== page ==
Turn it around for a minute and maybe you'll see it in a different light. Say that you saw somebody walking around carrying a Nazi flag. You object to it and he tells you that you are misinterpreting it. He tells you that killing Jews was only part of the motive behind the Nazi's launching WWII. Mostly they were motivated by a desire to rid Europe of communists- a motive he supports- so he is carrying it around to symbolize his support for free market capitalism, not to show his support of the genocide of Jewish people. Do you think that would make it acceptable?
    First off, anyone who sports the backwards Swastika is free to do so here, but if they do it while saying they support capitalism they are stupid, considering the bundesrepublic was a socialist state at the time that flag was flown. Next, slavery was not analagous to murder, considering that murder was always a heinous act, slavery was not considered so at the time. Again though, the biggest issues were economics and state's rights during the civil war, slavery was an issue that comprised both but was not the chief cause of the war, it was the last issue in a line of percieved abuses.
    Now, like I said before, I really do believe that most southerners that fly the confederate flag honestly do mean to communicate a message other than support for slavery. I actually think it is mostly just flat out "southern pride", not the angle about federalism or slavery. But it isn't entirely different than the Nazi example either.
    That is quite inaccurate, considering the German people themselves disavowed the Nazi party and all things related after the war ended.
    The symbol literally is the symbol of a regime that killed hundreds of thousands of Americans primarily in order to continue a 200 year long holocaust of systematically enslaving, beating, killing, raping and breaking up families because of the color of their skin. Did the confederacy also have some less objectionable, or maybe even laudable, goals? Sure they did. But that absolutely, emphatically, does not excuse what they did. People are well within their rights to be offended by a show of support for such a thing even if that isn't what the person doing it intended to communicate.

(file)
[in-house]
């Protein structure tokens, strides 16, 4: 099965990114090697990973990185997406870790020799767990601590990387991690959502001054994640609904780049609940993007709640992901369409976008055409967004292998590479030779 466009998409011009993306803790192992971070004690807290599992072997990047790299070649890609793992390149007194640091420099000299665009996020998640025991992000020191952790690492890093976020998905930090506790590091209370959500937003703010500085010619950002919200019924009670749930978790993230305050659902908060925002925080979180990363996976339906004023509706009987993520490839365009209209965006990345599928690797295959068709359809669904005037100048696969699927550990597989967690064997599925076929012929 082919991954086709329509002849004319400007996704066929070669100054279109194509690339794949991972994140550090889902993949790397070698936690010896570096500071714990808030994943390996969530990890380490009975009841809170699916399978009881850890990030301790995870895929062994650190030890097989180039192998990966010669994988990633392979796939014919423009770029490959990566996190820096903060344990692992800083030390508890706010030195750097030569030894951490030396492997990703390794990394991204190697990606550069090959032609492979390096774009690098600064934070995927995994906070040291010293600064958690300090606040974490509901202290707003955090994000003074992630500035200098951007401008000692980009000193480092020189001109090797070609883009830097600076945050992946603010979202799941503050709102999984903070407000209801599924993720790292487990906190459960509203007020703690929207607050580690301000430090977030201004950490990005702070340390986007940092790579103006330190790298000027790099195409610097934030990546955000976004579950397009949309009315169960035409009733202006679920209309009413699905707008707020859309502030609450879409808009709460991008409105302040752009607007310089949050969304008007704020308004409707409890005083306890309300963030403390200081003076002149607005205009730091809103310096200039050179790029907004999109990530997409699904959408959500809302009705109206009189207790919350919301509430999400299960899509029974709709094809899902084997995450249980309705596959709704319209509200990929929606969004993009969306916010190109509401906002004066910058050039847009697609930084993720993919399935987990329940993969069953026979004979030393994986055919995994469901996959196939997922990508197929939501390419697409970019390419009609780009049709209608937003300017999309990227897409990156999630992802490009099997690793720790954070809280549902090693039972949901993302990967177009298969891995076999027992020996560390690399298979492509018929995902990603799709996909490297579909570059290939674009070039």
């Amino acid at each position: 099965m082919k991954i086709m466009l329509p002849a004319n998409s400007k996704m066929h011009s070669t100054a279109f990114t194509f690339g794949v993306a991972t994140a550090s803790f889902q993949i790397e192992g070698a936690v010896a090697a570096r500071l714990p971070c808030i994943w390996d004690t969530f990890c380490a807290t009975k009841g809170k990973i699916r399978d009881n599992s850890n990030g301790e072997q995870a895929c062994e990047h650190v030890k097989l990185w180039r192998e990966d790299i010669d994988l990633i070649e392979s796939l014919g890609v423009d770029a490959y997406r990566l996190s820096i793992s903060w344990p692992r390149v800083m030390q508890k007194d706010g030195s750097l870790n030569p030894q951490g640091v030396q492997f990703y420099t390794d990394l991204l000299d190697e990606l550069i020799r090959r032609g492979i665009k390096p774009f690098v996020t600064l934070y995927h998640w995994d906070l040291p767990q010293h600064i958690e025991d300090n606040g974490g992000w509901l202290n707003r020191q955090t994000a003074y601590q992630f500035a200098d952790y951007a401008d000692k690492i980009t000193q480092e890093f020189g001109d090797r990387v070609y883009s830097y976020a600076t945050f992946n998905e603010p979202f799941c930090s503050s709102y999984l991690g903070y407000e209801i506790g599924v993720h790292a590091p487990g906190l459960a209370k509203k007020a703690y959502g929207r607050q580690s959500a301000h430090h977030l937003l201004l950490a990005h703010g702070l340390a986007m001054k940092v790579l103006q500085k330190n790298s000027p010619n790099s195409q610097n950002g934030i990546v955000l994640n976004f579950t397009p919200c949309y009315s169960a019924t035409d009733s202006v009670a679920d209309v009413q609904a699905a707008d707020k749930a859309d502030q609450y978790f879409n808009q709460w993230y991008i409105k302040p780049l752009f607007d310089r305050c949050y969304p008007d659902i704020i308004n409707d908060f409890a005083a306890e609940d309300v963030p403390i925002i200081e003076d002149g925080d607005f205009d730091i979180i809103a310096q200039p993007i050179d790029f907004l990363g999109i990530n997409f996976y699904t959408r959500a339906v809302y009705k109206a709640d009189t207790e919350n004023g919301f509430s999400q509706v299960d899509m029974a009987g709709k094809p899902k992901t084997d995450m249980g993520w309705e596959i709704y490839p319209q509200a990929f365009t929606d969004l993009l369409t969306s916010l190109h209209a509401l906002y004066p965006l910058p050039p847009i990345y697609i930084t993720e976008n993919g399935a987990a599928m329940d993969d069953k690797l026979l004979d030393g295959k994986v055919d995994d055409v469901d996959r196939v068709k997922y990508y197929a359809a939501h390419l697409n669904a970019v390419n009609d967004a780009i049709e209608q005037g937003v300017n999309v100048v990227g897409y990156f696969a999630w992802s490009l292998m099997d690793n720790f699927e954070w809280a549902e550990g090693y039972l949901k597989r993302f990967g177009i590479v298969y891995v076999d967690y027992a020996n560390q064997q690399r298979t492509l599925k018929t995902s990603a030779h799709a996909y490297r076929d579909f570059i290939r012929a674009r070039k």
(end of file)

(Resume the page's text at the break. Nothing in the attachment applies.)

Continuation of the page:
So you are really going to compare and contrast two unrelated evils? Seriously, slavery was wrong, but the north was not innocent in any part of the civil war, they levied crippling economic abuses upon the southern states for decades before the issue of slavery was considered. Then when Lincoln needed a selling point for the war he got in line with the abolitionist movement, not before. All in all whether you care to understand that the thinking was different back then it is slightly dishonest to compare slavery with the wholesale genocide of an innocent people.
    Neither side in an argument can find the truth when both make an absolute claim on it.

    LMR

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    Re: Is the Confederate flag a symbol of treason?

    Quote Originally Posted by Centinel View Post
    So you contend that the states that formed our current union were never sovereign states? But what do you make of this clause in the articles of confederation?

    They clearly were under the impression that they were sovereign states, no?
    Yeah. I mean, we declared independence five years before the articles were ratified, but we didn't really have independence free and clear until two years after they were ratified. They probably started thinking of themselves as sovereign states when they declared independence, but in reality they never really existed as independent states. They were already part of the union before they were really independent.

    But I don't think that's the question you should be asking. The question you should be asking is- were it not for the constitution or the articles of confederation, would they have been sovereign states? And the answer to that is probably yes.

    Quote Originally Posted by Centinel View Post
    The constitution lays out the rules for the federation and the rules for the member states. I see no prohibition on any of the member states from leaving the union, in which case, none of the lines in the constituion would apply to them, since they would not be members. The constitution only applies to those who belong to the union.